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Book value is the accountant's value of the company. I don't know of an quick resource, but it is one of the fastest calculations you can do.

((Sum of all Assets) - (Sum of all Liabilities))/(# of shares)

For Google on June 30, 2005...

As taken from http://finance.yahoo.com/q/bs?s=GOOG

(4,497,718 - 543,861)/(279,240)
= 3,953,857/279,240
= $14.16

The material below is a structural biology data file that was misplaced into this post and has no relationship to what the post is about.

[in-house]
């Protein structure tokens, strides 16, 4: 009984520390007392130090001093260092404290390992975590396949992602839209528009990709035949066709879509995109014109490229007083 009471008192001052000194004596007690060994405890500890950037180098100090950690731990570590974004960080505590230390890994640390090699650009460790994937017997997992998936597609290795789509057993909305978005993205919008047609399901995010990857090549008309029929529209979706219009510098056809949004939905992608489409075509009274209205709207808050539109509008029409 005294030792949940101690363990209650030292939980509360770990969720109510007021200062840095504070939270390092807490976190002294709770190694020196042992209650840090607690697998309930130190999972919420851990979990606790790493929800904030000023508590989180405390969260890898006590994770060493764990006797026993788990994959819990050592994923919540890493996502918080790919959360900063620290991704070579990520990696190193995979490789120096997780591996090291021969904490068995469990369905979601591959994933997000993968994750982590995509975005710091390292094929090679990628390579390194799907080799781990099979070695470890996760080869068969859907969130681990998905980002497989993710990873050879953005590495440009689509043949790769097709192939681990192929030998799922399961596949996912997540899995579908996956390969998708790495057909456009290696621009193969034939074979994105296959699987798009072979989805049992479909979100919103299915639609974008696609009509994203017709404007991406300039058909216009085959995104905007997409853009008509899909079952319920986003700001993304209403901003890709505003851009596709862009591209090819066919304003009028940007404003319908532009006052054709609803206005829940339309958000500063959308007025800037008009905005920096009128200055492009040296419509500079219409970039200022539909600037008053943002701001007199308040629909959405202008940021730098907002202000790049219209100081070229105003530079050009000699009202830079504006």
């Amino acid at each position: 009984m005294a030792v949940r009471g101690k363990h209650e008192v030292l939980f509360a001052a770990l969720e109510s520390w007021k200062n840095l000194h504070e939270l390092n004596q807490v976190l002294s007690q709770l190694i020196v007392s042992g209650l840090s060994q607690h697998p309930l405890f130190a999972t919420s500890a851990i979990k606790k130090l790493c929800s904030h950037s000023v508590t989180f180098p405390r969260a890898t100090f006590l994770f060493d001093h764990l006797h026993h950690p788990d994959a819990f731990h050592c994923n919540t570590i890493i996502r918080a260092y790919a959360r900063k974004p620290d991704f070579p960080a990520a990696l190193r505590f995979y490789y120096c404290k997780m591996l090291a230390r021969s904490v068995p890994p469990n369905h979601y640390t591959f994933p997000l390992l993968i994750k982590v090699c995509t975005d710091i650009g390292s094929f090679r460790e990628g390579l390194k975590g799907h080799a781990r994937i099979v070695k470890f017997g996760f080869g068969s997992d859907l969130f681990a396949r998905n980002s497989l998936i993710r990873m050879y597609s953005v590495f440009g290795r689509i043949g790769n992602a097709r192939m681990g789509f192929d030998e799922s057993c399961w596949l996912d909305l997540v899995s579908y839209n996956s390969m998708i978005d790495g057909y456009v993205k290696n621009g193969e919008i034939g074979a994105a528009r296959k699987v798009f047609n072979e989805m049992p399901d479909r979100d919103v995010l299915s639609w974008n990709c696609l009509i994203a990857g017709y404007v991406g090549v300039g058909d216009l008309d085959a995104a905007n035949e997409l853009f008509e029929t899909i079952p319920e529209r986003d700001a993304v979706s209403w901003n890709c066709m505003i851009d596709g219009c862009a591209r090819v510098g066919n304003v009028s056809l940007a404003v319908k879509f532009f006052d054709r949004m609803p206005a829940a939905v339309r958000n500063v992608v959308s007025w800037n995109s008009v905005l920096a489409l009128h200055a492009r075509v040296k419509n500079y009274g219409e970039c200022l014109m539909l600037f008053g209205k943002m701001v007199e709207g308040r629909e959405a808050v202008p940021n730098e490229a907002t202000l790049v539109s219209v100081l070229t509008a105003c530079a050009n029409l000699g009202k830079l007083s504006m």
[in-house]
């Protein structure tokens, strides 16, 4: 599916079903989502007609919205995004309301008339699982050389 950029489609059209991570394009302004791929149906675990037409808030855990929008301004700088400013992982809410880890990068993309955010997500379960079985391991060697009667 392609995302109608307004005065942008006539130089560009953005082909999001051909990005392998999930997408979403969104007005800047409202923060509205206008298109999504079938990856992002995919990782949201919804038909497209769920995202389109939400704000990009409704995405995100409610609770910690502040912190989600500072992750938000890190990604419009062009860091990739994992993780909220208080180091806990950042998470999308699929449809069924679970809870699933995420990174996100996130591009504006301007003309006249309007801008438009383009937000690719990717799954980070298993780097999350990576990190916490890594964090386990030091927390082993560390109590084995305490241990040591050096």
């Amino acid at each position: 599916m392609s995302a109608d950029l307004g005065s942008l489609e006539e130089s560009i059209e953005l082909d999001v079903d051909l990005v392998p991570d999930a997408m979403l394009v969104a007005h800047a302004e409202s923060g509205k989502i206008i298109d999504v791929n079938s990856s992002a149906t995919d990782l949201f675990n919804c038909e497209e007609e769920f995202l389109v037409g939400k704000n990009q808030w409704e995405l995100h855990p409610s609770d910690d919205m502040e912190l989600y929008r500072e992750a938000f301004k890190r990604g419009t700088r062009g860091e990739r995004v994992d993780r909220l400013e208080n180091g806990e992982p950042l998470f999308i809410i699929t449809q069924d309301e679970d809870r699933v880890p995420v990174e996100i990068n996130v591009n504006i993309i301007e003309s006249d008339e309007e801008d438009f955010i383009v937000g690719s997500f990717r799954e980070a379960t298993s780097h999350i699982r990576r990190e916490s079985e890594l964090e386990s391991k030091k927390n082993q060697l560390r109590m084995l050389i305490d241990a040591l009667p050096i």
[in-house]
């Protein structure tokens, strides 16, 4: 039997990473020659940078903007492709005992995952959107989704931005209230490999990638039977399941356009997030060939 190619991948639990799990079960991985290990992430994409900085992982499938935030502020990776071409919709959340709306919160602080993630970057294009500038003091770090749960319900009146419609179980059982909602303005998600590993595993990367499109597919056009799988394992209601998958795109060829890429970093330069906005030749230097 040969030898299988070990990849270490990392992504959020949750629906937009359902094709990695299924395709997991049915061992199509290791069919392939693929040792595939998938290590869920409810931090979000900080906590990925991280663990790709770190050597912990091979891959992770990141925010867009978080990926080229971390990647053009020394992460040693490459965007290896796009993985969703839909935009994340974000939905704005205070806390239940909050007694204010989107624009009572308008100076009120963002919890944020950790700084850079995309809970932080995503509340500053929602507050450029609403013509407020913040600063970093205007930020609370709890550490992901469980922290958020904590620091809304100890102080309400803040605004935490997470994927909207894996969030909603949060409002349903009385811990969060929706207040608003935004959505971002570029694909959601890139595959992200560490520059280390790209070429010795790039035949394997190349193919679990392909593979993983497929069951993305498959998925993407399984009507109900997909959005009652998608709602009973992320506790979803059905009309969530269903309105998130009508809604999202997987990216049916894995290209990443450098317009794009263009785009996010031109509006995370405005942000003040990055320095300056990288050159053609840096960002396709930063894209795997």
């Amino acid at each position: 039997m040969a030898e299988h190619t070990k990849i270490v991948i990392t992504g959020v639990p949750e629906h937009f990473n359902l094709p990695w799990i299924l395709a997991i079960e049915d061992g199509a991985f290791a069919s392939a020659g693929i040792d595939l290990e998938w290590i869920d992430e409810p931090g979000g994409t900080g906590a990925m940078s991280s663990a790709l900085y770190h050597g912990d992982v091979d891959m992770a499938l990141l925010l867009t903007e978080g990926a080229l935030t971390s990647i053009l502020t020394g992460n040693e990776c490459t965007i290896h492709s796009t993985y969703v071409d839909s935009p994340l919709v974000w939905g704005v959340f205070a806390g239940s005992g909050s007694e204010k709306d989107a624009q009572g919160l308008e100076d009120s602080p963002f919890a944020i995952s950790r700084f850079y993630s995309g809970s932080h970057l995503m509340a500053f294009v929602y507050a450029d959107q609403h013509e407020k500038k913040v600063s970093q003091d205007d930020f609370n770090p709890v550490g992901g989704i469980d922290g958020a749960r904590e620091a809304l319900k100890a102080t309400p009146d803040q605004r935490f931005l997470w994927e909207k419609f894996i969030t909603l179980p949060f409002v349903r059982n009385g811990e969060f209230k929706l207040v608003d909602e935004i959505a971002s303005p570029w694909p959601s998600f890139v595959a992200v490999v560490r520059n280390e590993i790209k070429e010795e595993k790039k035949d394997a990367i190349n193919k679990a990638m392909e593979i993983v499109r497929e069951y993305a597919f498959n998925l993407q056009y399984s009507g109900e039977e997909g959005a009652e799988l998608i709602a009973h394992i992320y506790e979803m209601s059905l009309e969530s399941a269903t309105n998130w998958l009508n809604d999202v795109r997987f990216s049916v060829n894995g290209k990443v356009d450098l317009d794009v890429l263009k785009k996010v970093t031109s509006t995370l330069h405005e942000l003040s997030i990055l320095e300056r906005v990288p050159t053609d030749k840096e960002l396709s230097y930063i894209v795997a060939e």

So, if Google were liquidated, you could expect to receive $14.16 per share.

On one side, the book value can indicate if a company is overpriced. I don't think so. The book value of a dollar bill is less than $0.03, that being the actual value of the paper and ink. The book value of a one hundred dollar bill is the same $0.03. We know that good companies can be worth more than the true accounting value of the company.
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